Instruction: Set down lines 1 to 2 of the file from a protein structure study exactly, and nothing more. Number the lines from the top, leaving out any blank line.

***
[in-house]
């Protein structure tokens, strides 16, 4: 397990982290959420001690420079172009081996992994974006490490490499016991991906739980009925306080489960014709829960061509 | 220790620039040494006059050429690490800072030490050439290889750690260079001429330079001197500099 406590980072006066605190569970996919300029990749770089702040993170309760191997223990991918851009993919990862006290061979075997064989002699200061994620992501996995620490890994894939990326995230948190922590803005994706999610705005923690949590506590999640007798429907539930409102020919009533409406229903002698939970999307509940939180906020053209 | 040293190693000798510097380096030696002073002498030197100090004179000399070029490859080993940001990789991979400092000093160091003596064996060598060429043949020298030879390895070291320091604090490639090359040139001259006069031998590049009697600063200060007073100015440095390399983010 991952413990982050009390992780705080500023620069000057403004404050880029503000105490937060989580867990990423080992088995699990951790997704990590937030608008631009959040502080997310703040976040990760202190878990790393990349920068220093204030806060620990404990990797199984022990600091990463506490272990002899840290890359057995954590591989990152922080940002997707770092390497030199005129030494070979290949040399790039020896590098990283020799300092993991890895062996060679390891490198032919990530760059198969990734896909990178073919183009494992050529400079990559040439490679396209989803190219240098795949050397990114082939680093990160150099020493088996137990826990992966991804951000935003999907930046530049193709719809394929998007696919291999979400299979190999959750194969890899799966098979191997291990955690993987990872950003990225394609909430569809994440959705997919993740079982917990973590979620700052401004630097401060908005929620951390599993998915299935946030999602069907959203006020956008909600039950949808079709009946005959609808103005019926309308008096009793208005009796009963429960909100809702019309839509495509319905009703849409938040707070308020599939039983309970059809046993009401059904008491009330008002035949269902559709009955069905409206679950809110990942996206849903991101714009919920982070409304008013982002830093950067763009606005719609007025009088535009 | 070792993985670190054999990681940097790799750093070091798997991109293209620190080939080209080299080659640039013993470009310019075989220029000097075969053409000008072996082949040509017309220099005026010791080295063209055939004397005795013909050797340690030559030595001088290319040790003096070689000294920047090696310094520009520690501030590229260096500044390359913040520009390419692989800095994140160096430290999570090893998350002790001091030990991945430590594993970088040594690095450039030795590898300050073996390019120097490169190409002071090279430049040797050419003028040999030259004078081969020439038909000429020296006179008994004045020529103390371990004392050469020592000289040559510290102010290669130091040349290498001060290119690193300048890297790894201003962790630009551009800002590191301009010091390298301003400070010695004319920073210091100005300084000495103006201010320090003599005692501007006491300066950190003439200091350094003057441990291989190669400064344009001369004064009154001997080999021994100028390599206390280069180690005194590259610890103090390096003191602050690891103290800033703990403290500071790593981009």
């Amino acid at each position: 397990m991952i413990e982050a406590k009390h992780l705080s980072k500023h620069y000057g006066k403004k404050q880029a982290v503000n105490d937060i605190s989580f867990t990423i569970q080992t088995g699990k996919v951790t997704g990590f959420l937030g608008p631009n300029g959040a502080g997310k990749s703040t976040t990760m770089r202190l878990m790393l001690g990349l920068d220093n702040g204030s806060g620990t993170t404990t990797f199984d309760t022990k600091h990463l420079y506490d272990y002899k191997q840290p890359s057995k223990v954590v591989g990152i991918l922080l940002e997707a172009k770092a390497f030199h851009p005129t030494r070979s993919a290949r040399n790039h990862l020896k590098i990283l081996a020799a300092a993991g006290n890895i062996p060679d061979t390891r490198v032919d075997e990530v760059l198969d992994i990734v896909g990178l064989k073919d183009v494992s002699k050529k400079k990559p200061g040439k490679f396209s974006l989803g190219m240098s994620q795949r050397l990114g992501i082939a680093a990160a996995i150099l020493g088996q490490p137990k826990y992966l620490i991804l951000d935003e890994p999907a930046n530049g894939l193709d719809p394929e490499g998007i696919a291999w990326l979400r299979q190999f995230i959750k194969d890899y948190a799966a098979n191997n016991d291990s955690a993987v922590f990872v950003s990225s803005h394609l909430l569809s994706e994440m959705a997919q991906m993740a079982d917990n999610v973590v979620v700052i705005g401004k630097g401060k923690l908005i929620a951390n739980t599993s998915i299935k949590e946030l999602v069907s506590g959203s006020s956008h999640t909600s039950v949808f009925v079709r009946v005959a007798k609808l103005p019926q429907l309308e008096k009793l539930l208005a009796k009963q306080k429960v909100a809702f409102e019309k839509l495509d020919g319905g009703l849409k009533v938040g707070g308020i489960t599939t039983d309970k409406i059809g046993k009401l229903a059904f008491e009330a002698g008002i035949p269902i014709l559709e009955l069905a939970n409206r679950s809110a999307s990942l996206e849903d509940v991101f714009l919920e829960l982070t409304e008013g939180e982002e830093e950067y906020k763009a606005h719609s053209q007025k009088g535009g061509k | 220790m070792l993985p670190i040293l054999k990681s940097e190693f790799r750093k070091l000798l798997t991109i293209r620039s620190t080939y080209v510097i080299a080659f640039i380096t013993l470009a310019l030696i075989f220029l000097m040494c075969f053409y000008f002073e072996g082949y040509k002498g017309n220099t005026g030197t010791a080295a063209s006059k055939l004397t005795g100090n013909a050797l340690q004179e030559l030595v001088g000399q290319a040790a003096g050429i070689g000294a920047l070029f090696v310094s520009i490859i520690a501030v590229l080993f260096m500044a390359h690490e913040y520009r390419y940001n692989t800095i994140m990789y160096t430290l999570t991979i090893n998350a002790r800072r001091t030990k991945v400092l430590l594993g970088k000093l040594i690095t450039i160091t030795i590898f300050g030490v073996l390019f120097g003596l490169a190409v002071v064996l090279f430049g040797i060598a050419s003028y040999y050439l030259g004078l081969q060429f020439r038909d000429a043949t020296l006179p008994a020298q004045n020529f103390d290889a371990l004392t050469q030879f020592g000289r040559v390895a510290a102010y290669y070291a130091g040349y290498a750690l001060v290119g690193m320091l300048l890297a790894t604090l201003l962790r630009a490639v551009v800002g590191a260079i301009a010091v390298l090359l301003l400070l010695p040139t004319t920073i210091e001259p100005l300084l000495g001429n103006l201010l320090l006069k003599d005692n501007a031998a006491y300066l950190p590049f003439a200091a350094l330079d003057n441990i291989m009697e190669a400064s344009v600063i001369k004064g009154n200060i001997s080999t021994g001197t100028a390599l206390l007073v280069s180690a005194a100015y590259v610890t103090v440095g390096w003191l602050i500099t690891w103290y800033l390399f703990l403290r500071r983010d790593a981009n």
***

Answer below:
[in-house]
């Protein structure tokens, strides 16, 4: 397990982290959420001690420079172009081996992994974006490490490499016991991906739980009925306080489960014709829960061509 | 220790620039040494006059050429690490800072030490050439290889750690260079001429330079001197500099 406590980072006066605190569970996919300029990749770089702040993170309760191997223990991918851009993919990862006290061979075997064989002699200061994620992501996995620490890994894939990326995230948190922590803005994706999610705005923690949590506590999640007798429907539930409102020919009533409406229903002698939970999307509940939180906020053209 | 040293190693000798510097380096030696002073002498030197100090004179000399070029490859080993940001990789991979400092000093160091003596064996060598060429043949020298030879390895070291320091604090490639090359040139001259006069031998590049009697600063200060007073100015440095390399983010 991952413990982050009390992780705080500023620069000057403004404050880029503000105490937060989580867990990423080992088995699990951790997704990590937030608008631009959040502080997310703040976040990760202190878990790393990349920068220093204030806060620990404990990797199984022990600091990463506490272990002899840290890359057995954590591989990152922080940002997707770092390497030199005129030494070979290949040399790039020896590098990283020799300092993991890895062996060679390891490198032919990530760059198969990734896909990178073919183009494992050529400079990559040439490679396209989803190219240098795949050397990114082939680093990160150099020493088996137990826990992966991804951000935003999907930046530049193709719809394929998007696919291999979400299979190999959750194969890899799966098979191997291990955690993987990872950003990225394609909430569809994440959705997919993740079982917990973590979620700052401004630097401060908005929620951390599993998915299935946030999602069907959203006020956008909600039950949808079709009946005959609808103005019926309308008096009793208005009796009963429960909100809702019309839509495509319905009703849409938040707070308020599939039983309970059809046993009401059904008491009330008002035949269902559709009955069905409206679950809110990942996206849903991101714009919920982070409304008013982002830093950067763009606005719609007025009088535009 | 070792993985670190054999990681940097790799750093070091798997991109293209620190080939080209080299080659640039013993470009310019075989220029000097075969053409000008072996082949040509017309220099005026010791080295063209055939004397005795013909050797340690030559030595001088290319040790003096070689000294920047090696310094520009520690501030590229260096500044390359913040520009390419692989800095994140160096430290999570090893998350002790001091030990991945430590594993970088040594690095450039030795590898300050073996390019120097490169190409002071090279430049040797050419003028040999030259004078081969020439038909000429020296006179008994004045020529103390371990004392050469020592000289040559510290102010290669130091040349290498001060290119690193300048890297790894201003962790630009551009800002590191301009010091390298301003400070010695004319920073210091100005300084000495103006201010320090003599005692501007006491300066950190003439200091350094003057441990291989190669400064344009001369004064009154001997080999021994100028390599206390280069180690005194590259610890103090390096003191602050690891103290800033703990403290500071790593981009």